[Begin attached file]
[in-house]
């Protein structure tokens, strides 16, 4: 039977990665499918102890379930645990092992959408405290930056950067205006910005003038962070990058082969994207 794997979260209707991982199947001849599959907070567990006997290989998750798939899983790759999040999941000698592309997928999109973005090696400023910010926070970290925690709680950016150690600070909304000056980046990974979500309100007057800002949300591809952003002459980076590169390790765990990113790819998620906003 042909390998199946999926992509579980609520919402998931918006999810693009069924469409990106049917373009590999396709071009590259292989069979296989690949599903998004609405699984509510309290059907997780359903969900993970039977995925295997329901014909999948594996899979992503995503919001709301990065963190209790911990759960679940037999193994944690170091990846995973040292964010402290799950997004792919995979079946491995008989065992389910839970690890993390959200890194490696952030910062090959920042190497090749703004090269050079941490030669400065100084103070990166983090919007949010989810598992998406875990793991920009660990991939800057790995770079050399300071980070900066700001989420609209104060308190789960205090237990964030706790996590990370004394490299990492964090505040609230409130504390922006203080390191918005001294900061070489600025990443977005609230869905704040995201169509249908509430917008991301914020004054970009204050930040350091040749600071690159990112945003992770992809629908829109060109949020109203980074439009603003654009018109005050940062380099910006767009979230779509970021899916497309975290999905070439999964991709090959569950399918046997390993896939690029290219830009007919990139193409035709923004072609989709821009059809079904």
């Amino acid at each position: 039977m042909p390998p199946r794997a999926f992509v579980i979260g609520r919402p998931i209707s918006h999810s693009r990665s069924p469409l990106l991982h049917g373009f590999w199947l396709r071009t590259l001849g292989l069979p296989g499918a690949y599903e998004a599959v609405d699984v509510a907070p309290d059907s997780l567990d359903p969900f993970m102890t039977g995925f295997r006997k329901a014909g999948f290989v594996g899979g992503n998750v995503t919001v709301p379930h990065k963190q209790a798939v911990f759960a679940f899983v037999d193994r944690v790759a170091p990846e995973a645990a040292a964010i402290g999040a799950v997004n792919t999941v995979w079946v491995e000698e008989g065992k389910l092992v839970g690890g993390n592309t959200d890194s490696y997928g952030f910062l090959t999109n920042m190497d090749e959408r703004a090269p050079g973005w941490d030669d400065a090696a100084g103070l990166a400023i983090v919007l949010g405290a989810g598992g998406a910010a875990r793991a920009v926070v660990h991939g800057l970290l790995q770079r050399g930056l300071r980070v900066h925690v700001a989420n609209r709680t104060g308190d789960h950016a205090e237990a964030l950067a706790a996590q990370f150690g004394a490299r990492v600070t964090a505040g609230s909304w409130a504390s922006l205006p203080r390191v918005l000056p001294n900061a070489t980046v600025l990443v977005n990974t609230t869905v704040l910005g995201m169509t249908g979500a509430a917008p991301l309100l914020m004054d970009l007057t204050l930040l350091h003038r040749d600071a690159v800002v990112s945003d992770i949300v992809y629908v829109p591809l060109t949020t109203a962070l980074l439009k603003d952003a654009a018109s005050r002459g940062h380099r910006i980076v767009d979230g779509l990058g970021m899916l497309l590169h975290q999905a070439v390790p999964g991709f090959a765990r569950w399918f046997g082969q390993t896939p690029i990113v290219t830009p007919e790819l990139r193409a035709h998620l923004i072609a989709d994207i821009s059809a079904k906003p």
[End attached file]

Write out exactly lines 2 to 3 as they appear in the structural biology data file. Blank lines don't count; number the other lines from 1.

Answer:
């Protein structure tokens, strides 16, 4: 039977990665499918102890379930645990092992959408405290930056950067205006910005003038962070990058082969994207 794997979260209707991982199947001849599959907070567990006997290989998750798939899983790759999040999941000698592309997928999109973005090696400023910010926070970290925690709680950016150690600070909304000056980046990974979500309100007057800002949300591809952003002459980076590169390790765990990113790819998620906003 042909390998199946999926992509579980609520919402998931918006999810693009069924469409990106049917373009590999396709071009590259292989069979296989690949599903998004609405699984509510309290059907997780359903969900993970039977995925295997329901014909999948594996899979992503995503919001709301990065963190209790911990759960679940037999193994944690170091990846995973040292964010402290799950997004792919995979079946491995008989065992389910839970690890993390959200890194490696952030910062090959920042190497090749703004090269050079941490030669400065100084103070990166983090919007949010989810598992998406875990793991920009660990991939800057790995770079050399300071980070900066700001989420609209104060308190789960205090237990964030706790996590990370004394490299990492964090505040609230409130504390922006203080390191918005001294900061070489600025990443977005609230869905704040995201169509249908509430917008991301914020004054970009204050930040350091040749600071690159990112945003992770992809629908829109060109949020109203980074439009603003654009018109005050940062380099910006767009979230779509970021899916497309975290999905070439999964991709090959569950399918046997390993896939690029290219830009007919990139193409035709923004072609989709821009059809079904």
């Amino acid at each position: 039977m042909p390998p199946r794997a999926f992509v579980i979260g609520r919402p998931i209707s918006h999810s693009r990665s069924p469409l990106l991982h049917g373009f590999w199947l396709r071009t590259l001849g292989l069979p296989g499918a690949y599903e998004a599959v609405d699984v509510a907070p309290d059907s997780l567990d359903p969900f993970m102890t039977g995925f295997r006997k329901a014909g999948f290989v594996g899979g992503n998750v995503t919001v709301p379930h990065k963190q209790a798939v911990f759960a679940f899983v037999d193994r944690v790759a170091p990846e995973a645990a040292a964010i402290g999040a799950v997004n792919t999941v995979w079946v491995e000698e008989g065992k389910l092992v839970g690890g993390n592309t959200d890194s490696y997928g952030f910062l090959t999109n920042m190497d090749e959408r703004a090269p050079g973005w941490d030669d400065a090696a100084g103070l990166a400023i983090v919007l949010g405290a989810g598992g998406a910010a875990r793991a920009v926070v660990h991939g800057l970290l790995q770079r050399g930056l300071r980070v900066h925690v700001a989420n609209r709680t104060g308190d789960h950016a205090e237990a964030l950067a706790a996590q990370f150690g004394a490299r990492v600070t964090a505040g609230s909304w409130a504390s922006l205006p203080r390191v918005l000056p001294n900061a070489t980046v600025l990443v977005n990974t609230t869905v704040l910005g995201m169509t249908g979500a509430a917008p991301l309100l914020m004054d970009l007057t204050l930040l350091h003038r040749d600071a690159v800002v990112s945003d992770i949300v992809y629908v829109p591809l060109t949020t109203a962070l980074l439009k603003d952003a654009a018109s005050r002459g940062h380099r910006i980076v767009d979230g779509l990058g970021m899916l497309l590169h975290q999905a070439v390790p999964g991709f090959a765990r569950w399918f046997g082969q390993t896939p690029i990113v290219t830009p007919e790819l990139r193409a035709h998620l923004i072609a989709d994207i821009s059809a079904k906003p």